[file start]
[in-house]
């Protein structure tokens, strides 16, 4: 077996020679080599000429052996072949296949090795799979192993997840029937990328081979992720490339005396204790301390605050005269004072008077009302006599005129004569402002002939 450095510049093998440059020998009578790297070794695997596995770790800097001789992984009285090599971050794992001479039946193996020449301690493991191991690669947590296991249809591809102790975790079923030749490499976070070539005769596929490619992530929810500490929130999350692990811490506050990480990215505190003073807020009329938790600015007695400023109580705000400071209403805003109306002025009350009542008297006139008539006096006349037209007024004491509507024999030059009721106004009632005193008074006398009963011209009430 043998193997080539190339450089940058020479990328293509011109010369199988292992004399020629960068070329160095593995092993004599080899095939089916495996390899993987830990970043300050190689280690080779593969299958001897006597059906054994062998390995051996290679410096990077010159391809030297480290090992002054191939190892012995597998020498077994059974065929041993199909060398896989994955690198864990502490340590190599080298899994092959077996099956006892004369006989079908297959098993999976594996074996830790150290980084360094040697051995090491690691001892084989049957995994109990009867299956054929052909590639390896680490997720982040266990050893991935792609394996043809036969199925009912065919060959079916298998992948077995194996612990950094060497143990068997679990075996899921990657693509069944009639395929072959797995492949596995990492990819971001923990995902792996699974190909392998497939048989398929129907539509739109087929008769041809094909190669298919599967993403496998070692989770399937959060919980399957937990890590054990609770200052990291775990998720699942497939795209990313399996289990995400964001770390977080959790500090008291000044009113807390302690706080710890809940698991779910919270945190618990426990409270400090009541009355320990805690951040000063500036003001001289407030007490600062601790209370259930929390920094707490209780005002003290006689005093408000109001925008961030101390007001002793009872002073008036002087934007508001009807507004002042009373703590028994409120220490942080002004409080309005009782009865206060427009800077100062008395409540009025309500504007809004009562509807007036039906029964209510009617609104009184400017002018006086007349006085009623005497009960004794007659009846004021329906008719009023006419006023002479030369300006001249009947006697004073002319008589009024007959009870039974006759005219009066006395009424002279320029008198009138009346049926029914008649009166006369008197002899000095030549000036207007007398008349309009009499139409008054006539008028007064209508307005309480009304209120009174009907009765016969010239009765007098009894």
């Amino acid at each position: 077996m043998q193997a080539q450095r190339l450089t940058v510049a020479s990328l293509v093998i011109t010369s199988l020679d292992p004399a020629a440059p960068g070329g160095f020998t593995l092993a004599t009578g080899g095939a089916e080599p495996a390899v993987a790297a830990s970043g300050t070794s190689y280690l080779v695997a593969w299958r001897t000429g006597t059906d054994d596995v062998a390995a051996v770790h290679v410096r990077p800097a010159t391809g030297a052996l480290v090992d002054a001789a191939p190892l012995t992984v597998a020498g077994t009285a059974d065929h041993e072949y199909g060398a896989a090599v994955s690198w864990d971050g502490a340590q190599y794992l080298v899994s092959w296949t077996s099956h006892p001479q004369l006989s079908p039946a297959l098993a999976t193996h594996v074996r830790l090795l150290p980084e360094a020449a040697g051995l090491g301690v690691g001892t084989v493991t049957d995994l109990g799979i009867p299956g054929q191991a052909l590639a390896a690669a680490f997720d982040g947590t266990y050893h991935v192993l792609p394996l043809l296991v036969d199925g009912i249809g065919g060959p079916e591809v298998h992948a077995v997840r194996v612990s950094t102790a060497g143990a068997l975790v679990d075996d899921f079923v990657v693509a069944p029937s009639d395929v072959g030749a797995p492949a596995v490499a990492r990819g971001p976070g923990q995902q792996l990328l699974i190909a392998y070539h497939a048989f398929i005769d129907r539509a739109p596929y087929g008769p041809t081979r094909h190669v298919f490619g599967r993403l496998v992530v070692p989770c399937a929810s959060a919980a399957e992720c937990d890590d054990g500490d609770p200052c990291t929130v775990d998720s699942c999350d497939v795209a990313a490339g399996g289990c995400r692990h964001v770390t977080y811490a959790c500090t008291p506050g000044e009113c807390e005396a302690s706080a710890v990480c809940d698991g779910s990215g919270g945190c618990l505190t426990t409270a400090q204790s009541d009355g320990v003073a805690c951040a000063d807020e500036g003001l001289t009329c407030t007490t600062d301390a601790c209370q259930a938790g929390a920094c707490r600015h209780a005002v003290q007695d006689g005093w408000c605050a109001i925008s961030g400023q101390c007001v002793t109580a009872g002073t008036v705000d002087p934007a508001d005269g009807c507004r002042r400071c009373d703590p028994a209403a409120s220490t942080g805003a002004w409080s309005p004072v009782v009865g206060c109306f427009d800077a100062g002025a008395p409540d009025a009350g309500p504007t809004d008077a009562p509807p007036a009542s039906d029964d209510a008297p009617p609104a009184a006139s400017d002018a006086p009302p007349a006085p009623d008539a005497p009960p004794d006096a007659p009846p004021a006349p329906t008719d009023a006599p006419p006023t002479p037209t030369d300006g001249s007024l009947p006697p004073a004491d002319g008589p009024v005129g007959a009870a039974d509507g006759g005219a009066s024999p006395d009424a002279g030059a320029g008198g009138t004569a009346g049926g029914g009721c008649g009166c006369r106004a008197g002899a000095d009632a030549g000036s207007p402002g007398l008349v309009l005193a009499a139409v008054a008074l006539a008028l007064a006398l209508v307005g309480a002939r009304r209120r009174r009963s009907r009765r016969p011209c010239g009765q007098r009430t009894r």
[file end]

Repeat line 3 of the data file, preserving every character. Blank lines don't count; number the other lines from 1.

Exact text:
């Amino acid at each position: 077996m043998q193997a080539q450095r190339l450089t940058v510049a020479s990328l293509v093998i011109t010369s199988l020679d292992p004399a020629a440059p960068g070329g160095f020998t593995l092993a004599t009578g080899g095939a089916e080599p495996a390899v993987a790297a830990s970043g300050t070794s190689y280690l080779v695997a593969w299958r001897t000429g006597t059906d054994d596995v062998a390995a051996v770790h290679v410096r990077p800097a010159t391809g030297a052996l480290v090992d002054a001789a191939p190892l012995t992984v597998a020498g077994t009285a059974d065929h041993e072949y199909g060398a896989a090599v994955s690198w864990d971050g502490a340590q190599y794992l080298v899994s092959w296949t077996s099956h006892p001479q004369l006989s079908p039946a297959l098993a999976t193996h594996v074996r830790l090795l150290p980084e360094a020449a040697g051995l090491g301690v690691g001892t084989v493991t049957d995994l109990g799979i009867p299956g054929q191991a052909l590639a390896a690669a680490f997720d982040g947590t266990y050893h991935v192993l792609p394996l043809l296991v036969d199925g009912i249809g065919g060959p079916e591809v298998h992948a077995v997840r194996v612990s950094t102790a060497g143990a068997l975790v679990d075996d899921f079923v990657v693509a069944p029937s009639d395929v072959g030749a797995p492949a596995v490499a990492r990819g971001p976070g923990q995902q792996l990328l699974i190909a392998y070539h497939a048989f398929i005769d129907r539509a739109p596929y087929g008769p041809t081979r094909h190669v298919f490619g599967r993403l496998v992530v070692p989770c399937a929810s959060a919980a399957e992720c937990d890590d054990g500490d609770p200052c990291t929130v775990d998720s699942c999350d497939v795209a990313a490339g399996g289990c995400r692990h964001v770390t977080y811490a959790c500090t008291p506050g000044e009113c807390e005396a302690s706080a710890v990480c809940d698991g779910s990215g919270g945190c618990l505190t426990t409270a400090q204790s009541d009355g320990v003073a805690c951040a000063d807020e500036g003001l001289t009329c407030t007490t600062d301390a601790c209370q259930a938790g929390a920094c707490r600015h209780a005002v003290q007695d006689g005093w408000c605050a109001i925008s961030g400023q101390c007001v002793t109580a009872g002073t008036v705000d002087p934007a508001d005269g009807c507004r002042r400071c009373d703590p028994a209403a409120s220490t942080g805003a002004w409080s309005p004072v009782v009865g206060c109306f427009d800077a100062g002025a008395p409540d009025a009350g309500p504007t809004d008077a009562p509807p007036a009542s039906d029964d209510a008297p009617p609104a009184a006139s400017d002018a006086p009302p007349a006085p009623d008539a005497p009960p004794d006096a007659p009846p004021a006349p329906t008719d009023a006599p006419p006023t002479p037209t030369d300006g001249s007024l009947p006697p004073a004491d002319g008589p009024v005129g007959a009870a039974d509507g006759g005219a009066s024999p006395d009424a002279g030059a320029g008198g009138t004569a009346g049926g029914g009721c008649g009166c006369r106004a008197g002899a000095d009632a030549g000036s207007p402002g007398l008349v309009l005193a009499a139409v008054a008074l006539a008028l007064a006398l209508v307005g309480a002939r009304r209120r009174r009963s009907r009765r016969p011209c010239g009765q007098r009430t009894r």